Since Saturday, the chopper has flown three patients to Newcastle’s John Hunter Hospital, including a young man involved in a crash near Armidale, an elderly Inverell woman with a cardiac complication and a Wee Waa teenager injured in a polocrosse match.

The helicopter was also tasked to a secondary mission at Tingha, while on Sunday, an elderly woman was flown to Tamworth hospital after her car rolled at Bellata.

She has since been airlifted to Gold Coast Hospital for further treatment.

Service general manager Richard Jones says the region’s rescue helicopter’s missions have significantly increased since a doctor-paramedic team joined the crew in early March.

“Now that the Tamworth base is manned 24/7, our flight team has doubled to four pilots and four air crew in order to respond to the growing demand,” Mr Jones said.

“The past weekend’s missions required 13 engine hours within a day, which is outstanding for the local service in such a short period of time.”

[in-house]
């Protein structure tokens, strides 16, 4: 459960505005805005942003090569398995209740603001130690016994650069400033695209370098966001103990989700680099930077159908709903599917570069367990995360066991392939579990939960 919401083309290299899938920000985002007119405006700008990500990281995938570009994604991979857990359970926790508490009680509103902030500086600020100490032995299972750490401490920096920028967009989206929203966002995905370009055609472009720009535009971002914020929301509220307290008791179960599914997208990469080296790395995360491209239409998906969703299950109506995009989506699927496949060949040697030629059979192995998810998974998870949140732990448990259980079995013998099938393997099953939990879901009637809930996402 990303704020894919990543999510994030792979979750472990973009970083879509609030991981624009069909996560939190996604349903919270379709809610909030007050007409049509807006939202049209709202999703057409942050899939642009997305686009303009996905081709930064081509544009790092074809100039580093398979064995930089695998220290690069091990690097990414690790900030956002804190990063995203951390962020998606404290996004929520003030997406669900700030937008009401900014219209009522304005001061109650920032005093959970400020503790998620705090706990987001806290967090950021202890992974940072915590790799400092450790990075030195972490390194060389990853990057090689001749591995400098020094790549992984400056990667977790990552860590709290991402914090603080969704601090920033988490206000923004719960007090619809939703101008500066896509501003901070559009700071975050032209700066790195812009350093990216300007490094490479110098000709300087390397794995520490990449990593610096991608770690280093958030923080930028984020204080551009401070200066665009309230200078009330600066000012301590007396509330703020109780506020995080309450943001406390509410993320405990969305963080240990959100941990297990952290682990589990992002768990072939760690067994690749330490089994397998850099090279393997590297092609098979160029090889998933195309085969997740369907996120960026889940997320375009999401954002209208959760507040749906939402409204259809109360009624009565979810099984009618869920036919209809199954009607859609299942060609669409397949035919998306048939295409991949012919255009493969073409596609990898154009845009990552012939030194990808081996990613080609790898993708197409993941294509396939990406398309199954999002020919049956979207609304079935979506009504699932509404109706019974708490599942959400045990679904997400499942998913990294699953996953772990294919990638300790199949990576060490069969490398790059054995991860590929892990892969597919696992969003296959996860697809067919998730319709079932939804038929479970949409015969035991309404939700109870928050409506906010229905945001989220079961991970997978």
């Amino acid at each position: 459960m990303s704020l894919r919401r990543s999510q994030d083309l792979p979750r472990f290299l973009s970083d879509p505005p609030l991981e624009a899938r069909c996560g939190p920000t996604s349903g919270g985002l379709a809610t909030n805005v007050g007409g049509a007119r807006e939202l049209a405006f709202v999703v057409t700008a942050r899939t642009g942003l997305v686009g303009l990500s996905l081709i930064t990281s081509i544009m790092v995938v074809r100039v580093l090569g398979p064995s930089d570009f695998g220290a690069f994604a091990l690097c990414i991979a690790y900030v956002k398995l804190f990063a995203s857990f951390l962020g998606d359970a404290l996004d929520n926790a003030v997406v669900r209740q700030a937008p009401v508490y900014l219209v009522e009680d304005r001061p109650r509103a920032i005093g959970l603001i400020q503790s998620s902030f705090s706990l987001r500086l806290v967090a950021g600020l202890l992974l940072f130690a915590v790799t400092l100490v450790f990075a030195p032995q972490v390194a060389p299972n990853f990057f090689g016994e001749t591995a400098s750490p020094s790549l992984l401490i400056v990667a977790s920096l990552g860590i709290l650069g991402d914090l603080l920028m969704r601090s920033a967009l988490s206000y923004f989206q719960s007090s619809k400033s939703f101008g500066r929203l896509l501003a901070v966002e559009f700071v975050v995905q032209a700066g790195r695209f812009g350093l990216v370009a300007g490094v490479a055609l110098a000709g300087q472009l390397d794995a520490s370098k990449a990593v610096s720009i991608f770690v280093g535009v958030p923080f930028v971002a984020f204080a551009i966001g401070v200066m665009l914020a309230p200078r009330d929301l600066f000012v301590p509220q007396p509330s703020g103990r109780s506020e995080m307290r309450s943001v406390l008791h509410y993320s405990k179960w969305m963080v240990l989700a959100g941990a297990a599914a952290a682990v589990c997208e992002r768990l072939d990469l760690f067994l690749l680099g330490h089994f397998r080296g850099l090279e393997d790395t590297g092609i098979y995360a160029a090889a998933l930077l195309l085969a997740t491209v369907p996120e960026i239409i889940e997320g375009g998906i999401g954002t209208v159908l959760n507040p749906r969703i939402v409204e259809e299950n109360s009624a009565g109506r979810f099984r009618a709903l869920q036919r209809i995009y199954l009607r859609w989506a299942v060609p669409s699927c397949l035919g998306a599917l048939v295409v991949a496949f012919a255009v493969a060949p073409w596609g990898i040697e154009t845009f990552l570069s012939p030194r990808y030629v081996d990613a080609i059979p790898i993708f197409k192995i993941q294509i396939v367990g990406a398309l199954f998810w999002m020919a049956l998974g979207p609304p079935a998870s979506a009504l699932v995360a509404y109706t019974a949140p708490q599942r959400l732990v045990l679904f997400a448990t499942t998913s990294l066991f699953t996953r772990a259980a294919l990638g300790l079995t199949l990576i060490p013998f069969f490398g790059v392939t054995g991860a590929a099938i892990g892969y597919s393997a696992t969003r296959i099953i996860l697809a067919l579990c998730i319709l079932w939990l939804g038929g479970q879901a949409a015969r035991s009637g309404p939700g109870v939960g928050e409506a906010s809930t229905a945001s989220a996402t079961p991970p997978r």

The rescue service has been based in Tamworth for 15 years and has seen 25,000 people flown for urgent medical treatment.

The Westpac service earlier won a new 10-year contract to provide aero-medical services to northern NSW, but Mr Jones said ongoing support from the community was needed to ensure future operations continued.

“Our budget is about $15 million, but the government provides 45 per cent and we have to raise the rest through the generosity of the community. That is why support from businesses, workplaces and a little bit from a lot of people really adds up and allows us to continue this vital service,” Mr Jones said.